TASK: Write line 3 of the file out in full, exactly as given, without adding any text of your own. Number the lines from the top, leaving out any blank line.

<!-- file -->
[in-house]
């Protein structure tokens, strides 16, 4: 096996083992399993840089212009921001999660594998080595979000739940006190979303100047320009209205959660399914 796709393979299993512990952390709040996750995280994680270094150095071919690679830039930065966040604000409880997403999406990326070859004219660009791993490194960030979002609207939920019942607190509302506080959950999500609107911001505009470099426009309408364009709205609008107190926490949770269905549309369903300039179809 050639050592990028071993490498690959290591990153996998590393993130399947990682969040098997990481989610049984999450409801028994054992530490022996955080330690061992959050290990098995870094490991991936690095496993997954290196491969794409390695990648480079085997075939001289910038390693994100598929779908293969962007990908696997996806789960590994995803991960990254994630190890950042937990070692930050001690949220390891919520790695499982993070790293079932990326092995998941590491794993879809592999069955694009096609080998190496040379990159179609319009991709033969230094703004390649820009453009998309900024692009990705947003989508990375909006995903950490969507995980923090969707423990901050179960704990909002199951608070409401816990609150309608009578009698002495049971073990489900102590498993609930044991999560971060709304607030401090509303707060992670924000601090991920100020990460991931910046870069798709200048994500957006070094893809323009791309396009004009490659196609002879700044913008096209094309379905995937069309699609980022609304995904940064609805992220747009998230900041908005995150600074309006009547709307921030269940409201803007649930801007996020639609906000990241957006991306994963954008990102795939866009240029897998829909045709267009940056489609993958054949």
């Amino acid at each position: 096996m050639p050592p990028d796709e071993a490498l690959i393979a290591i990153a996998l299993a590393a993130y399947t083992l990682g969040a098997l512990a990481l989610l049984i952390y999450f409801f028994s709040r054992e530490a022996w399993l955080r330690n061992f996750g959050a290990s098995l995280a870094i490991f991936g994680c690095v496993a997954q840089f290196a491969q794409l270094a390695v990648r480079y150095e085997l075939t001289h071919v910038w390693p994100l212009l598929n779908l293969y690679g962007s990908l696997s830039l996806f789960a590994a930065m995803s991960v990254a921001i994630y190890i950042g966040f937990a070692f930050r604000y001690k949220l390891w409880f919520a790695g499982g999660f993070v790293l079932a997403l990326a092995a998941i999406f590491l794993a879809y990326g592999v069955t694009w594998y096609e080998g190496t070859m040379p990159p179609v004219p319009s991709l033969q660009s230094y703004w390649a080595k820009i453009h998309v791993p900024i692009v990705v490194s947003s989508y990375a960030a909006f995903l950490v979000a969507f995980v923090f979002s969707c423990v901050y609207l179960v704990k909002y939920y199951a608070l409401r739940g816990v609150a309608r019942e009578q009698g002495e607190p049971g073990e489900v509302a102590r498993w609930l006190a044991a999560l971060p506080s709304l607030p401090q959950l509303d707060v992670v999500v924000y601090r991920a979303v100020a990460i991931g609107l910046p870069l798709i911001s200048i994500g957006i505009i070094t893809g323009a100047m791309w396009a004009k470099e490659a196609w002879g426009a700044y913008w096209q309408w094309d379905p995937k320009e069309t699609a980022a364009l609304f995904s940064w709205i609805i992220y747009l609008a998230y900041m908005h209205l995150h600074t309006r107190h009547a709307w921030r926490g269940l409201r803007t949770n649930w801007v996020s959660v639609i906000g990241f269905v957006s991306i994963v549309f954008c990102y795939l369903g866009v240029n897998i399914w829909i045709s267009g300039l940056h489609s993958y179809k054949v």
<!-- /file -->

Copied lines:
């Amino acid at each position: 096996m050639p050592p990028d796709e071993a490498l690959i393979a290591i990153a996998l299993a590393a993130y399947t083992l990682g969040a098997l512990a990481l989610l049984i952390y999450f409801f028994s709040r054992e530490a022996w399993l955080r330690n061992f996750g959050a290990s098995l995280a870094i490991f991936g994680c690095v496993a997954q840089f290196a491969q794409l270094a390695v990648r480079y150095e085997l075939t001289h071919v910038w390693p994100l212009l598929n779908l293969y690679g962007s990908l696997s830039l996806f789960a590994a930065m995803s991960v990254a921001i994630y190890i950042g966040f937990a070692f930050r604000y001690k949220l390891w409880f919520a790695g499982g999660f993070v790293l079932a997403l990326a092995a998941i999406f590491l794993a879809y990326g592999v069955t694009w594998y096609e080998g190496t070859m040379p990159p179609v004219p319009s991709l033969q660009s230094y703004w390649a080595k820009i453009h998309v791993p900024i692009v990705v490194s947003s989508y990375a960030a909006f995903l950490v979000a969507f995980v923090f979002s969707c423990v901050y609207l179960v704990k909002y939920y199951a608070l409401r739940g816990v609150a309608r019942e009578q009698g002495e607190p049971g073990e489900v509302a102590r498993w609930l006190a044991a999560l971060p506080s709304l607030p401090q959950l509303d707060v992670v999500v924000y601090r991920a979303v100020a990460i991931g609107l910046p870069l798709i911001s200048i994500g957006i505009i070094t893809g323009a100047m791309w396009a004009k470099e490659a196609w002879g426009a700044y913008w096209q309408w094309d379905p995937k320009e069309t699609a980022a364009l609304f995904s940064w709205i609805i992220y747009l609008a998230y900041m908005h209205l995150h600074t309006r107190h009547a709307w921030r926490g269940l409201r803007t949770n649930w801007v996020s959660v639609i906000g990241f269905v957006s991306i994963v549309f954008c990102y795939l369903g866009v240029n897998i399914w829909i045709s267009g300039l940056h489609s993958y179809k054949v």